And Christians ought to be troubled by all five of these options, shouldn’t they?

Not in my opinion. According to my theory (that originated in Bible study) the fifth and final option is the reasonable answer, and therefore is probably correct.

Of course that would mean the story is essentially true and accurate, but extremely concise because the author doesn’t want to say things that paint Abraham, the father of Israel. in a negative light.

The key to this interpretation lies in what isn’t there — any sort of justification or detailed explanation of why God would test Abraham this way.

After all, isn’t this the same Yahweh who abhors the worshipers of Baal for their child sacrifices?  Is it safe to assume Yahweh only loathes child sacrifices to other gods? Interestingly, the Bible prefaces its description of the incident found in Genesis Chapter 22 with these words: “Some time later God tested Abraham.”

Some time later than what? Herein lies the beauty of Bible study, chapter by chapter, line by line.

Read the last section of Genesis 21.  It tells the seemingly banal story of a treaty made between Abraham and Abimelech the Philistine, at the well called Beersheba. The account includes one rather odd detail. Abraham accuses some of Abimelech’s people of stealing a well he claims to have dug, and demands return of the well as part of the treaty. Abimelech denies any knowledge of the issue. Then for no apparent reason, to placate Abimilech and sweeten the deal (while swearing that he was being truthful) Abraham sets aside seven ewe lambs to give Abimilech as part of the deal.

Did Abraham rightfully own the well?  If so, why would he offer to pay for a well that he already owned?

It’s also very interesting to note what the author of Genesis 21 says about Abimilech’s reaction to the last minute inclusion of the well into the treaty — he was afraid of Abraham’s God, so he didn’t argue the facts. With the application of deductive reasoning, it seems that Abraham may not have only been the patriarch of the Hebrew tribes, he may have also been the father of tough negotiations and driving the hard bargain.  Genesis 21:33 doesn’t elaborate. It simply reads, “Abraham planted a tamarisk tree in Beersheba, and there he called upon the name of the LORD, the eternal God.”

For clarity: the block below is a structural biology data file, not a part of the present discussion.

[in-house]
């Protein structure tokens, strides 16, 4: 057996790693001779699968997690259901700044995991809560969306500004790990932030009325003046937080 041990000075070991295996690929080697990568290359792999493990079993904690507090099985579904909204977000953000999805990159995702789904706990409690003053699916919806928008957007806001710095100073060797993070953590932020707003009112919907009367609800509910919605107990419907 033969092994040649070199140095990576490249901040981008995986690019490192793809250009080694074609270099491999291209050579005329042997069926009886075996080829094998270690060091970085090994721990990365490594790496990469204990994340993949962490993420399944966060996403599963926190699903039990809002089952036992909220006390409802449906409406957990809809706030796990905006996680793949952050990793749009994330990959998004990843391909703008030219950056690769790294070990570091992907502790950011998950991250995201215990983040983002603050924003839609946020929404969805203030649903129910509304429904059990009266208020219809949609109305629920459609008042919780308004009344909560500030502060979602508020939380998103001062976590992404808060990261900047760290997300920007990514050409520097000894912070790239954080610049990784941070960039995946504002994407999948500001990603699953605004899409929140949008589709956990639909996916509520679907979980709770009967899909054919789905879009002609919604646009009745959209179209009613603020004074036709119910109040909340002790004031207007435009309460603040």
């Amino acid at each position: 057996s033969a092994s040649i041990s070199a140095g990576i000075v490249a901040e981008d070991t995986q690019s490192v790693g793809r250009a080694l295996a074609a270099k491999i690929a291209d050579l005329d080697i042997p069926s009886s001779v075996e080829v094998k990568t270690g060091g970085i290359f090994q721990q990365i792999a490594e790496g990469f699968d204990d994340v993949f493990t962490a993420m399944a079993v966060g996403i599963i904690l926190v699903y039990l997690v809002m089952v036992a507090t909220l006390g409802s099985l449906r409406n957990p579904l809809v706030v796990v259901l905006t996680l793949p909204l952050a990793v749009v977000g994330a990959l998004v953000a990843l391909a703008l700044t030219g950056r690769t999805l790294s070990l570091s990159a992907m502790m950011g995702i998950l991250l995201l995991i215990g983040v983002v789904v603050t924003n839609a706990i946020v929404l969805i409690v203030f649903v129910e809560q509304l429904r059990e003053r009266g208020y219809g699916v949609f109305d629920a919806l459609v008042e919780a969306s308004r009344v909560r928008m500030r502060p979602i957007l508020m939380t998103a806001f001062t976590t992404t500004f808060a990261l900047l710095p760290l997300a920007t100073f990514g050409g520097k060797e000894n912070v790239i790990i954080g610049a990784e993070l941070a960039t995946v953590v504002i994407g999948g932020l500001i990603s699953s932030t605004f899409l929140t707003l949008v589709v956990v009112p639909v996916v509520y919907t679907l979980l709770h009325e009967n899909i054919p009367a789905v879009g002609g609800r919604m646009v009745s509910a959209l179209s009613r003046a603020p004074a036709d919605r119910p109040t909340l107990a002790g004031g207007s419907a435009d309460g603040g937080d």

A plethora of questions spring into mind, such as….why were these two stories included in the Bible? What is the significance of the treaty with Abimelech?  Why mention the added detail of the disputed well? Could this be the reason God decided to test Abraham? 

And what the heck is a tamarisk tree?

Tamarisk tree, but not Abraham

My theory, which is sheer speculation based not on what’s in the Bible, but what isn’t there, nevertheless seems to provide the only rational explanation that might tie these two accounts together and “justify” the near sacrifice of Isaac.

If we ever do agree that my theory to explain the enigma of Abraham and Isaac is reasonable, there will be plenty of other stories need that need to be studied in order to gain some measure of understanding. The Bible is a mysterious book that describes a mysterious creator God. It is an indispensable tool in our search for truth, and answer to the existential questions.

Why were we created?  Is there a reason we exist? Does humanity serve some unknown purpose?  

Inquiring minds want to know…

The Pearl: 4 April 2015

Bob Dylan

Bob Dylan

What’s money? A man is a success if he gets up in the morning and goes to bed at night and in between does what he wants to do. — Bob Dylan

Sometimes, I need to read quotes like this for inspiration, especially when I find myself tempted to covet the success of another writer.

By Dylan’s definition, I have already achieved a measure of success. That realization alone makes me very happy.However, this is no time to rest on my laurels.

There are miles to go before I sleep, as Robert Frost famously said.

Now all that remains for me is to solve the mystery of how to translate that success into something that produces more royalty income. 

I need to justify this new Mac Pro I just bought.